How to Switch On Your ‘Right’ Brain

After I solved the logistical and technical aspects of learning how to write fiction (it’s still very much a Work in Progress), it was time to figure out the when. The crazy hours associated with my medical practice make it challenging to carve out creative time for my writing. Although I frequently scribble notes that I hope to  expand upon after my time in the OR, time for plot development usually gets pushed to a new day. It can be hard to switch off the technical left brain. Even harder is learning how to switch on your creative ‘right’ brain.

Writing Means Rewriting

I had to accept that rather than the go-to-work and do-anesthesia routine, writing was a beast of its own schedule. Just because I had the time and the inclination, didn’t mean I could produce the type of material that I deemed to be quality. I learned quickly that the old adage of ‘killing my darlings’ was very true. As they say, the writing is in the rewriting.

Sometimes, I came up with a scene that popped. It was easy to write, the dialogue flowed, and everything just worked. That is, until I realized that my “perfect” scene contributed nothing towards the advancement of the plot. Many scenes that I loved writing and in truth, loved to read, ended up in the discard pile. As I self-edited and had professionals read and edit my material, suggestions were made and inevitably material was deleted.

Plot Pacing is Crucial

In order to keep a reader hooked, the advancement of the plot is crucial. The characters might decide to take over the plot and go on a detour. In some instances, it might work with the over pace of the plot. But then there are times when one finds they’ve written a tangent and headed down a meandering path. As a writer, one must look at their work with critical eyes and know when it’s important to get back on the main road.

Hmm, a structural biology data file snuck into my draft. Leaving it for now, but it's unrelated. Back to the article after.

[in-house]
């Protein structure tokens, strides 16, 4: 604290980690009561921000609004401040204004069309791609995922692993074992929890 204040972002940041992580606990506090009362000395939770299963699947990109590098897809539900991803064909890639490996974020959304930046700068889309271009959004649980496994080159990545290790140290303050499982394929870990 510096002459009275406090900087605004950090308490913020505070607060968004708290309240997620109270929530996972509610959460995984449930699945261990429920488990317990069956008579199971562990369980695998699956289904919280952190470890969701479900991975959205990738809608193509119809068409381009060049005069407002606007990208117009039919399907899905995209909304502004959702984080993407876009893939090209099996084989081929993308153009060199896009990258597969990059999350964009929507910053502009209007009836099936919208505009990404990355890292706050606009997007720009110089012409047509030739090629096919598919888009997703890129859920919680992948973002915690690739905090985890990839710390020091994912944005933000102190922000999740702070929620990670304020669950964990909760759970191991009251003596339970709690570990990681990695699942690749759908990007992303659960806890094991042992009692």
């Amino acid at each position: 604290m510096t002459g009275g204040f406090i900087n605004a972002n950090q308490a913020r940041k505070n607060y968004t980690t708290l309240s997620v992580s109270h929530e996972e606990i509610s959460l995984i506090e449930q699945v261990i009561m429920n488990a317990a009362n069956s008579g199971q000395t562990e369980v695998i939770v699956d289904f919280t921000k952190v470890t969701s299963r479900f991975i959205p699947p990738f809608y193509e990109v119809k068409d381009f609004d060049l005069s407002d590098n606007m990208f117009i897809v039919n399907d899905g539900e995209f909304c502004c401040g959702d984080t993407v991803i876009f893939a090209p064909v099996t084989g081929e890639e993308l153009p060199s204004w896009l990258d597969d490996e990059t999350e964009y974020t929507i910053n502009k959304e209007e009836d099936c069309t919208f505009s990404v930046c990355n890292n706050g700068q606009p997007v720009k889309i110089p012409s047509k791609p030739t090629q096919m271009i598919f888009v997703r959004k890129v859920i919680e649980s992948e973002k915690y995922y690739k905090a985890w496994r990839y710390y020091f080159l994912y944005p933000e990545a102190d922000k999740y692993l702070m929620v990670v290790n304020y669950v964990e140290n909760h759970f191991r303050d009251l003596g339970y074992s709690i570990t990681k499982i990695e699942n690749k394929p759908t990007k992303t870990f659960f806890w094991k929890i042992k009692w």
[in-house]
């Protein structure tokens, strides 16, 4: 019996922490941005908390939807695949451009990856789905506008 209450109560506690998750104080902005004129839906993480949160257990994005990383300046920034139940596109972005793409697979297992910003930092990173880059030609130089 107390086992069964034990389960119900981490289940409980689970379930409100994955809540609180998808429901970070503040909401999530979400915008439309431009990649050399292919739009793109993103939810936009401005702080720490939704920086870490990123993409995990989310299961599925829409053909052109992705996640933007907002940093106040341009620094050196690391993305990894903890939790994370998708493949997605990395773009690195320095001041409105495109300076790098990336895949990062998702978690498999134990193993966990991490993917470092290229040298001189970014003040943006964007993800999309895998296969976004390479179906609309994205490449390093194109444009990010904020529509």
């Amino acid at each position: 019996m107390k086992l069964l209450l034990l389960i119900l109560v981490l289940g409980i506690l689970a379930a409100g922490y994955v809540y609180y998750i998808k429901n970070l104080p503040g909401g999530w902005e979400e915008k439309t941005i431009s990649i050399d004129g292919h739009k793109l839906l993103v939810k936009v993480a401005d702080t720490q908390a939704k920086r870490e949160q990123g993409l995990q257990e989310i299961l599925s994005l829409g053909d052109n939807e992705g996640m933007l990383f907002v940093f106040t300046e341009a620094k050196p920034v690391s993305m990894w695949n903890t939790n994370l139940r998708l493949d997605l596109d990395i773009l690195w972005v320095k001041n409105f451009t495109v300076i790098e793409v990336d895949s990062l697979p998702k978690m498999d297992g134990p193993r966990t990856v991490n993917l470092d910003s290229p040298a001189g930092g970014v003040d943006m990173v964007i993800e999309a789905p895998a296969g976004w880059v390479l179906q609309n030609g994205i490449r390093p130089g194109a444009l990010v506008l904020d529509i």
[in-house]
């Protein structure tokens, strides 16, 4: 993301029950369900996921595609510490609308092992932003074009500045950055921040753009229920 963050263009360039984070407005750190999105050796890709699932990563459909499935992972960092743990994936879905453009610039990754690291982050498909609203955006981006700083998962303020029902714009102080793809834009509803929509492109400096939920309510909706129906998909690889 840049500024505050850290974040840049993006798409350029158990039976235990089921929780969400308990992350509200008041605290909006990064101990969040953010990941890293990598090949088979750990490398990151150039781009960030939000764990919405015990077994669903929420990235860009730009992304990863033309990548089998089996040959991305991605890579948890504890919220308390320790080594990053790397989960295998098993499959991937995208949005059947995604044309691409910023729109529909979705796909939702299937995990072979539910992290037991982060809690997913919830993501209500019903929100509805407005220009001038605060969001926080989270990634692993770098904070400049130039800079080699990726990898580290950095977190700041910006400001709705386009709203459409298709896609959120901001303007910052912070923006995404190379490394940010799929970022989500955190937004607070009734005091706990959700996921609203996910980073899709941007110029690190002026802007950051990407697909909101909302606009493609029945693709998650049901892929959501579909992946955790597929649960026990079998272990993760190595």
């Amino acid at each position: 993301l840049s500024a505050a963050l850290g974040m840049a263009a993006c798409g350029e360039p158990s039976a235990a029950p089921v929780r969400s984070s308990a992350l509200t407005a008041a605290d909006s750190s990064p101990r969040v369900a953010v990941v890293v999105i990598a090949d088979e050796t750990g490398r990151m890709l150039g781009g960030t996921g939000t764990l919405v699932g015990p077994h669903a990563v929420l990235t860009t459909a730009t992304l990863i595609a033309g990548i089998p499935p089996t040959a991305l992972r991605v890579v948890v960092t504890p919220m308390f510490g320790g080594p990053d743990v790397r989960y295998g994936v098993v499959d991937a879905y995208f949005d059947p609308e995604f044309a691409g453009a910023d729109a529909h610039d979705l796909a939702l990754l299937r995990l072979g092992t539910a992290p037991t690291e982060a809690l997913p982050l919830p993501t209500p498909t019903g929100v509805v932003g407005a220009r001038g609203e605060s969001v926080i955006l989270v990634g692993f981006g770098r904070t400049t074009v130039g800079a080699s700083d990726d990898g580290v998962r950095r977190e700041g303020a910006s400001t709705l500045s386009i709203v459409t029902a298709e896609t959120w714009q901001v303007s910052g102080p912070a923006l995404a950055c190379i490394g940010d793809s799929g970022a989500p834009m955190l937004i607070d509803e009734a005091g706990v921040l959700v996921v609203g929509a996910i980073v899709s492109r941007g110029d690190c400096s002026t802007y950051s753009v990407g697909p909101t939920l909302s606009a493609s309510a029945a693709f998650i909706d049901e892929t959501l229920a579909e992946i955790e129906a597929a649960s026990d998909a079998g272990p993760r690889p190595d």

When the Muses Speak…

The primary thing that I learn was that just because I planned on writing X number of pages in chapter Y,  I had to respect the creative muse that said, “Let’s write about this today instead.”  My writing schedule became much more fluid and productive as I became more responsive to the writing muse. Sensitivity to when I had the mechanics and structure of a scene just right was also a critical skill development. Those elements contributed toward effective creative writing.

From Expert to Rookie

I also had to learn how to accept constructive critiques and criticism. Just because I’m a subject expert in the field of anesthesia didn’t necessarily mean I could write about that subject in a fiction manner. From expert to rookie, I was learning a new skill — how to convey information effectively, but creatively.

With time it has gotten easier to enter into my creative mind about my highly technical field. Like medicine, the craft of writing is something I can easily foresee myself continuing to learn as I continue to write and publish. I never forget that to work in medicine is still called, ‘the practice of medicine.”  The art and craft of writing is no different. Artistry and creativity can truly be where you choose to see it.